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The name Digital Banking is a euphemism, Bankerless Banking is truer

With all due respect, the label "digital banking" does not accurately describe the stronger impact technology is having on banking right now.  Digital, as it relates to Information Technology, is a generic 55-year-old word that described the transition from punched card processing to digital computers.  It was a giant leap forward at the time.  But to use the word digital now is selling short the real impact of the current banking transformation.  Thus the need for a more powerful name - "Bankerless Banking."  My point is, if you want to create a dramatic name to represent a significant evolution in banking, use one that is new, meaningful, industry-changing and attention grabbing.  If bankers are insulted by this, then it must be right.

Jamie, Brian, Michael, and John, the top four bank CEOs in the U.S., are already embracing Bankerless Banking because they can't afford to ignore it.  They are closing branches and firing employees.  But they won't like my new name because they themselves don't have the skills to run what banks will become.  The old normal ended.  Duh! 

This idea is not entirely mine.  For example, back in the sixties, when Dale Reistad introduced the idea of a checkless society and a cashless society, not many of us believed it.  But we went along because we saw the merits of better, faster, increased productivity and cost savings.  Now I believe even the toughest cynics will admit that the use of paper checks has declined significantly, and cash has been sidestepped in part with swipes.  Dale was right; the industry just took too long to transition from the sixties to the two-thousands.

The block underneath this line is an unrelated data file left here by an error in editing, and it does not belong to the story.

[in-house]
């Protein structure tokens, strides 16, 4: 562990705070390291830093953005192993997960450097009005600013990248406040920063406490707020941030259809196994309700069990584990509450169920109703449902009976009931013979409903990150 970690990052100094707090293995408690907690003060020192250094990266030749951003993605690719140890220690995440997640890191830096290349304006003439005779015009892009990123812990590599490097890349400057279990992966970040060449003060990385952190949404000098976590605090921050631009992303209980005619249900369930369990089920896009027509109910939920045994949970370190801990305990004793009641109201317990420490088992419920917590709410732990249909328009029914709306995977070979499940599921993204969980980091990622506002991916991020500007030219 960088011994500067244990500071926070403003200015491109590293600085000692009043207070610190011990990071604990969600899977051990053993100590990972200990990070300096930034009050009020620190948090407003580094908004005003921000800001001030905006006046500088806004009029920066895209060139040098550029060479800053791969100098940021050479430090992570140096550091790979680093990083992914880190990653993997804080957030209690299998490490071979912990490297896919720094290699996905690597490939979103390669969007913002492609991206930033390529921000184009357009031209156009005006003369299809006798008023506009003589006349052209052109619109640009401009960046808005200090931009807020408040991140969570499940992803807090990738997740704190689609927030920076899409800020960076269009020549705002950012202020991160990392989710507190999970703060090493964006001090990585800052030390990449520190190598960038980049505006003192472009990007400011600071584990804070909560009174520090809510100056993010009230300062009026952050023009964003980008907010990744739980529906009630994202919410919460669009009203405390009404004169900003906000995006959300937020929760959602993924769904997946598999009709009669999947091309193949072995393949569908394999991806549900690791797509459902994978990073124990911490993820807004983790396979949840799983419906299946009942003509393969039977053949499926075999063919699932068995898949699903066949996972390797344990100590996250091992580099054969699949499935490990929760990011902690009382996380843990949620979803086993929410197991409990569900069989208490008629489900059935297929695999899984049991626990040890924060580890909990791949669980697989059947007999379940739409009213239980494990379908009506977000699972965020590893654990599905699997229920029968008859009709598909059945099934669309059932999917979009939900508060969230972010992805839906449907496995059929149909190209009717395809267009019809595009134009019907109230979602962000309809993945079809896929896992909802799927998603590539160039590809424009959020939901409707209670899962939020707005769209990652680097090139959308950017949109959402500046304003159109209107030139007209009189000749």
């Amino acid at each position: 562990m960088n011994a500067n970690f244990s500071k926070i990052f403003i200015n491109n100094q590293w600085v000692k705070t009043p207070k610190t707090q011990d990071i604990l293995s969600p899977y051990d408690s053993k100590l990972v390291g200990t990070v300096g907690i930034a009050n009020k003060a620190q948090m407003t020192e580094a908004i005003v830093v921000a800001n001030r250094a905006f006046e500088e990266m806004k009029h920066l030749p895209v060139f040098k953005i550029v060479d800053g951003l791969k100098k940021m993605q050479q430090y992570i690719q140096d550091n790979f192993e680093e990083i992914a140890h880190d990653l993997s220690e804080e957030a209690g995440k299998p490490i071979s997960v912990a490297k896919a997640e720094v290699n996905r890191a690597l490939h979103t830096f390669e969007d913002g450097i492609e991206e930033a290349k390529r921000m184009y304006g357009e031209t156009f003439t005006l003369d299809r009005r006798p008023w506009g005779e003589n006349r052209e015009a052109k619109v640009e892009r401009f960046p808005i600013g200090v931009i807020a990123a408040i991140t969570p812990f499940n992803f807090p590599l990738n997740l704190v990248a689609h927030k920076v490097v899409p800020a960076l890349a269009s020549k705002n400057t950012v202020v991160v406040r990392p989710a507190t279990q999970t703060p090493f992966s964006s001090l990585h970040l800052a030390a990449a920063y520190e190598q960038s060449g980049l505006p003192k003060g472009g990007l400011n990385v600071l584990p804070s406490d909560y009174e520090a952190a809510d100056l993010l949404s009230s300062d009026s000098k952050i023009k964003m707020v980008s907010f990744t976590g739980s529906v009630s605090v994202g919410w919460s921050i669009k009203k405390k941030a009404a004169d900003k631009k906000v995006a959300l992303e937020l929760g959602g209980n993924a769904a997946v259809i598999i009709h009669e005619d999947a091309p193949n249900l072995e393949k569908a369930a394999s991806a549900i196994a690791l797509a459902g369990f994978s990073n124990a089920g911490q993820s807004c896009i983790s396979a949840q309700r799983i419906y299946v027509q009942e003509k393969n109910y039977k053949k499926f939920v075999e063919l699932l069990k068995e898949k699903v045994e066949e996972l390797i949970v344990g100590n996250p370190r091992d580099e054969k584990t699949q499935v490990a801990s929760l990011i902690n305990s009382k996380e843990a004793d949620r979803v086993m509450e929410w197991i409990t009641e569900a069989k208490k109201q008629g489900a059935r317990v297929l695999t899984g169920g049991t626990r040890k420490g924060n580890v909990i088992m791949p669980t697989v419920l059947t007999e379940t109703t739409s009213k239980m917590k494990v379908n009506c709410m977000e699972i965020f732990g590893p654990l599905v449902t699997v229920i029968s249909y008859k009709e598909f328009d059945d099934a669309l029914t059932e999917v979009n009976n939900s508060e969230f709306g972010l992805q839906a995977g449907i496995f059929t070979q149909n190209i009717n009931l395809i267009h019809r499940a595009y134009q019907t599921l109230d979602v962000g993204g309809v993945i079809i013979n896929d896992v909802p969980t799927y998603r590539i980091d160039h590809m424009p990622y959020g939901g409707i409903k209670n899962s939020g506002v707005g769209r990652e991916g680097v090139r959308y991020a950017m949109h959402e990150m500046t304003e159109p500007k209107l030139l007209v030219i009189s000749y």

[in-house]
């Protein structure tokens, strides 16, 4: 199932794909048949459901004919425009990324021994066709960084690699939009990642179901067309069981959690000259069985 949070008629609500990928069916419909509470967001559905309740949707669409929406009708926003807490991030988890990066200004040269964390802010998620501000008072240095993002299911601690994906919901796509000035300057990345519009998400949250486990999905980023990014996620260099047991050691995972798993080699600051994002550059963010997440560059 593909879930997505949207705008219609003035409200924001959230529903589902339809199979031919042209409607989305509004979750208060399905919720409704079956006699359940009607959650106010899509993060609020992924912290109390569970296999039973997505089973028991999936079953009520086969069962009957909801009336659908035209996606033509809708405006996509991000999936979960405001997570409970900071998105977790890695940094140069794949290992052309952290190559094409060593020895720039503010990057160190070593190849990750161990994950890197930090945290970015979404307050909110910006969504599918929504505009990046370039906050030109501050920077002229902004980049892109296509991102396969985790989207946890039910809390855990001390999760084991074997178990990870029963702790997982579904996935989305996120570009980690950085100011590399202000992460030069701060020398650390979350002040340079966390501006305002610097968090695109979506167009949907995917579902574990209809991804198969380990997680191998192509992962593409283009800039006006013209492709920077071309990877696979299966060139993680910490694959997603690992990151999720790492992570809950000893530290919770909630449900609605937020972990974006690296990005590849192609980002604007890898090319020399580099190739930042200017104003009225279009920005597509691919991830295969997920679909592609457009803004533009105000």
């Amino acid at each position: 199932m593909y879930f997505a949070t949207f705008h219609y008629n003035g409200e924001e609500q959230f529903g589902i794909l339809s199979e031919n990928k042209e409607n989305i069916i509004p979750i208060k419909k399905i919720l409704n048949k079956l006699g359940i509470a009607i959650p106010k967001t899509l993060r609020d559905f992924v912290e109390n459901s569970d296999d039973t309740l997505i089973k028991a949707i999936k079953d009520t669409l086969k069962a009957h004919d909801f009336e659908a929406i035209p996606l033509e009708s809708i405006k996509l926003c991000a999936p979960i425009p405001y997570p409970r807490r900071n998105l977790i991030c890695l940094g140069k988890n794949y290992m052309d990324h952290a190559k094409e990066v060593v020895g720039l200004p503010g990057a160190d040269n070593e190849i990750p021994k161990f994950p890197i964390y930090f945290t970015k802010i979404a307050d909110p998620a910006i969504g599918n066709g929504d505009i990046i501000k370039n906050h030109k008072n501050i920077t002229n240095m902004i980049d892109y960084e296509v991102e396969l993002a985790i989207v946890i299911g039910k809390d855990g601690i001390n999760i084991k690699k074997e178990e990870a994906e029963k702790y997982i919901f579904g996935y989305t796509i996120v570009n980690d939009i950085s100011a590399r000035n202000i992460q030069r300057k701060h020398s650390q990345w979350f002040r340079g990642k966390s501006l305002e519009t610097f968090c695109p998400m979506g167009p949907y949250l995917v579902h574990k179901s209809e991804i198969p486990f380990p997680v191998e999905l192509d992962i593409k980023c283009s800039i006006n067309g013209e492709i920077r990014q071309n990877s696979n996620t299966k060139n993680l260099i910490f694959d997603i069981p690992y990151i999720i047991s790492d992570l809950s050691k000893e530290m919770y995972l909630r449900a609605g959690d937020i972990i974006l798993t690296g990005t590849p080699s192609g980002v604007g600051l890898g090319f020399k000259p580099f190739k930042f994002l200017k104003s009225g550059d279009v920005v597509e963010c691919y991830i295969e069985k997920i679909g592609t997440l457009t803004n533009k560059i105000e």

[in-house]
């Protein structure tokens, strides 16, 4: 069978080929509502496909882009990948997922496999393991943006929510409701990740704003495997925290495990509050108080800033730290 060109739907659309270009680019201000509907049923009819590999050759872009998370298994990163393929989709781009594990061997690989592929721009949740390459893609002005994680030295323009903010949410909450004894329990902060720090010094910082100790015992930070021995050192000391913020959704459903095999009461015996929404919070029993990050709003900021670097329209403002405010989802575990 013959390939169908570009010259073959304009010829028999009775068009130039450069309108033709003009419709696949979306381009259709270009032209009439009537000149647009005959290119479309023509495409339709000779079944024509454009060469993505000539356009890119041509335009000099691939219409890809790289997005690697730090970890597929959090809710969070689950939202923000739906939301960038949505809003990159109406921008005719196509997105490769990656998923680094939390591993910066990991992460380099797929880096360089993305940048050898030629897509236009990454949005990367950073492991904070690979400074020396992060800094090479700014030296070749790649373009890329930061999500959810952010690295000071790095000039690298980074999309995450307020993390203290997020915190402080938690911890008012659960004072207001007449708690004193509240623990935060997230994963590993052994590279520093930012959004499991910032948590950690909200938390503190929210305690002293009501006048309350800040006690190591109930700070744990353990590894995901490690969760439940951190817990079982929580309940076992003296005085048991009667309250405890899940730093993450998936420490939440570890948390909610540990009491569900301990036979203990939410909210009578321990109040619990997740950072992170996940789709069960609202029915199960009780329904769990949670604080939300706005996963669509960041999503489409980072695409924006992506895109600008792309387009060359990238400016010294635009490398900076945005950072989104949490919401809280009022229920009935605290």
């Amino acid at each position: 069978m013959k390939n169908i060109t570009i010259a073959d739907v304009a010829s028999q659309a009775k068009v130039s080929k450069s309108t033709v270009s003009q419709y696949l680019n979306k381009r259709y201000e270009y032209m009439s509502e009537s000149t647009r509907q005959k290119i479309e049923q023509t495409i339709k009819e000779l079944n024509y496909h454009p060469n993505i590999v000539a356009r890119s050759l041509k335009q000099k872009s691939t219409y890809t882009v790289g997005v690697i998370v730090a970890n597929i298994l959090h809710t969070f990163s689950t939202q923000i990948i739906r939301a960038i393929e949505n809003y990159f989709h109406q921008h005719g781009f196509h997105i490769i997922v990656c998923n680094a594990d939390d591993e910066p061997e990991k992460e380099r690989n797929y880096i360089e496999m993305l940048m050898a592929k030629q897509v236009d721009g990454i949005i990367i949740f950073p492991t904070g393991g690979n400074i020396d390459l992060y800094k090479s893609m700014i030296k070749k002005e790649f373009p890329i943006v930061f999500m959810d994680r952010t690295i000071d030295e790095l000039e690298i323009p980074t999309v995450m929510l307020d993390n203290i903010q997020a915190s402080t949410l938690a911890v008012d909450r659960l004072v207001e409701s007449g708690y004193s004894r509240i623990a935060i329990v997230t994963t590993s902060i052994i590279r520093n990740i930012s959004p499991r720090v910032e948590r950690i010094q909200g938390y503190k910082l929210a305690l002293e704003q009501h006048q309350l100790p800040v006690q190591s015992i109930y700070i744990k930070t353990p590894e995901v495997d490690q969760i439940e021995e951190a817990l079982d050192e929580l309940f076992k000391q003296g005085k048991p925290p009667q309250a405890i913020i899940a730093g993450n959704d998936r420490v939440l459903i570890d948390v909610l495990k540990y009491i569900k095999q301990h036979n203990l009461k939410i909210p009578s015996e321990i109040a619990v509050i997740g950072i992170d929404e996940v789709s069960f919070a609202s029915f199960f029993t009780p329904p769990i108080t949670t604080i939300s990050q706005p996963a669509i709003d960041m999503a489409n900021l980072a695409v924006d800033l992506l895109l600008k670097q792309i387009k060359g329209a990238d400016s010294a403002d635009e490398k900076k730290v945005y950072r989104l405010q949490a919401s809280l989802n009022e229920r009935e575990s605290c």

The same slow rate of transition is happening right now.  It takes too long for banks to move towards dramatically different methods of doing business.  But just a few years ago, bankers were building branches like Starbucks was creating coffee shops.  Adding more of the same is a lot easier for a banker than doing something entirely different.  And following others off a cliff to gain quick profits also seemed like the thing to do when the front line, wallstreeters, had a track record for making money by labeling packages of investments that no one understood.  Remember subprime mortgages?  Why didn't they call them Deadbeat Mortgagors? 

This is what I think Bankerless Banking really is.

Bankerless Banking is the extent to which a bank or credit union uses electronic banking services that their customers can use to perform their routine banking tasks.  It is self service.  It does not rely on in-your-face bank employees.  It does not depend on physical structures, aka monuments of glory.  It does not have to be 100%.  It should be real-time so as to achieve a one-touch-transaction performance.  Bankerless Banking can be as much or as little as a bank needs.  And here's the surprise.  Bankerless Banking has been going on for decades, but it was piecemeal, one component at a time.

There are now 24 components, some old, some new, and some I don't even know about yet.  Bankerless Banking will always be a work in progress, a philosophy that the great minds of technology companies have embraced as a chipped-in-stone strategy.  In banking, they are:

Telephone Banking
Internet Banking
Electronic Payments
Remote Deposit
Debit Card
Credit Card
Mobile Banking
Wire Transfer
Automated Clearing House